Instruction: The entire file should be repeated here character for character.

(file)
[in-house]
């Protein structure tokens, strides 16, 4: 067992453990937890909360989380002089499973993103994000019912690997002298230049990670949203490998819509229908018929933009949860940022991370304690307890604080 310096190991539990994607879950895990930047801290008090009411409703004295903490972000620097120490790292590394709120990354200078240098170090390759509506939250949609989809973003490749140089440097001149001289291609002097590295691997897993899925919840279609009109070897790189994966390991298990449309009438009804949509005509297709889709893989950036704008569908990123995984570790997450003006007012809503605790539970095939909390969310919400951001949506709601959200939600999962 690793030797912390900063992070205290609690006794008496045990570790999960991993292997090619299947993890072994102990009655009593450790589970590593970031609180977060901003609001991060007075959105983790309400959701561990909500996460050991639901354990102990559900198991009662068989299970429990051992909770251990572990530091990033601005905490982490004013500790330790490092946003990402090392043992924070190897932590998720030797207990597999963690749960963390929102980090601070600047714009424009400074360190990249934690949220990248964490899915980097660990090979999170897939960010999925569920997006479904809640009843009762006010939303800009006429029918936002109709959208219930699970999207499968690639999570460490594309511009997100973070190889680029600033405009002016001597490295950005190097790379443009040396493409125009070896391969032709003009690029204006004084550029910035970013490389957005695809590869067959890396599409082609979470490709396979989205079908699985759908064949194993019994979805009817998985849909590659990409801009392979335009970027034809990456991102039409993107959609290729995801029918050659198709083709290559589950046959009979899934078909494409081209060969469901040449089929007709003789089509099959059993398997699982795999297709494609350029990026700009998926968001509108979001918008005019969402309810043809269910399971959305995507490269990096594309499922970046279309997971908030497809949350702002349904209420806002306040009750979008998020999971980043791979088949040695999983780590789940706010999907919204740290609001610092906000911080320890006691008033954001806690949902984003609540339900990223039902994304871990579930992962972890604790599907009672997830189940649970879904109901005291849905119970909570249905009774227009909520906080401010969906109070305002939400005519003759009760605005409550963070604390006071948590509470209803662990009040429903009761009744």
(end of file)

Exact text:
[in-house]
């Protein structure tokens, strides 16, 4: 067992453990937890909360989380002089499973993103994000019912690997002298230049990670949203490998819509229908018929933009949860940022991370304690307890604080 310096190991539990994607879950895990930047801290008090009411409703004295903490972000620097120490790292590394709120990354200078240098170090390759509506939250949609989809973003490749140089440097001149001289291609002097590295691997897993899925919840279609009109070897790189994966390991298990449309009438009804949509005509297709889709893989950036704008569908990123995984570790997450003006007012809503605790539970095939909390969310919400951001949506709601959200939600999962 690793030797912390900063992070205290609690006794008496045990570790999960991993292997090619299947993890072994102990009655009593450790589970590593970031609180977060901003609001991060007075959105983790309400959701561990909500996460050991639901354990102990559900198991009662068989299970429990051992909770251990572990530091990033601005905490982490004013500790330790490092946003990402090392043992924070190897932590998720030797207990597999963690749960963390929102980090601070600047714009424009400074360190990249934690949220990248964490899915980097660990090979999170897939960010999925569920997006479904809640009843009762006010939303800009006429029918936002109709959208219930699970999207499968690639999570460490594309511009997100973070190889680029600033405009002016001597490295950005190097790379443009040396493409125009070896391969032709003009690029204006004084550029910035970013490389957005695809590869067959890396599409082609979470490709396979989205079908699985759908064949194993019994979805009817998985849909590659990409801009392979335009970027034809990456991102039409993107959609290729995801029918050659198709083709290559589950046959009979899934078909494409081209060969469901040449089929007709003789089509099959059993398997699982795999297709494609350029990026700009998926968001509108979001918008005019969402309810043809269910399971959305995507490269990096594309499922970046279309997971908030497809949350702002349904209420806002306040009750979008998020999971980043791979088949040695999983780590789940706010999907919204740290609001610092906000911080320890006691008033954001806690949902984003609540339900990223039902994304871990579930992962972890604790599907009672997830189940649970879904109901005291849905119970909570249905009774227009909520906080401010969906109070305002939400005519003759009760605005409550963070604390006071948590509470209803662990009040429903009761009744």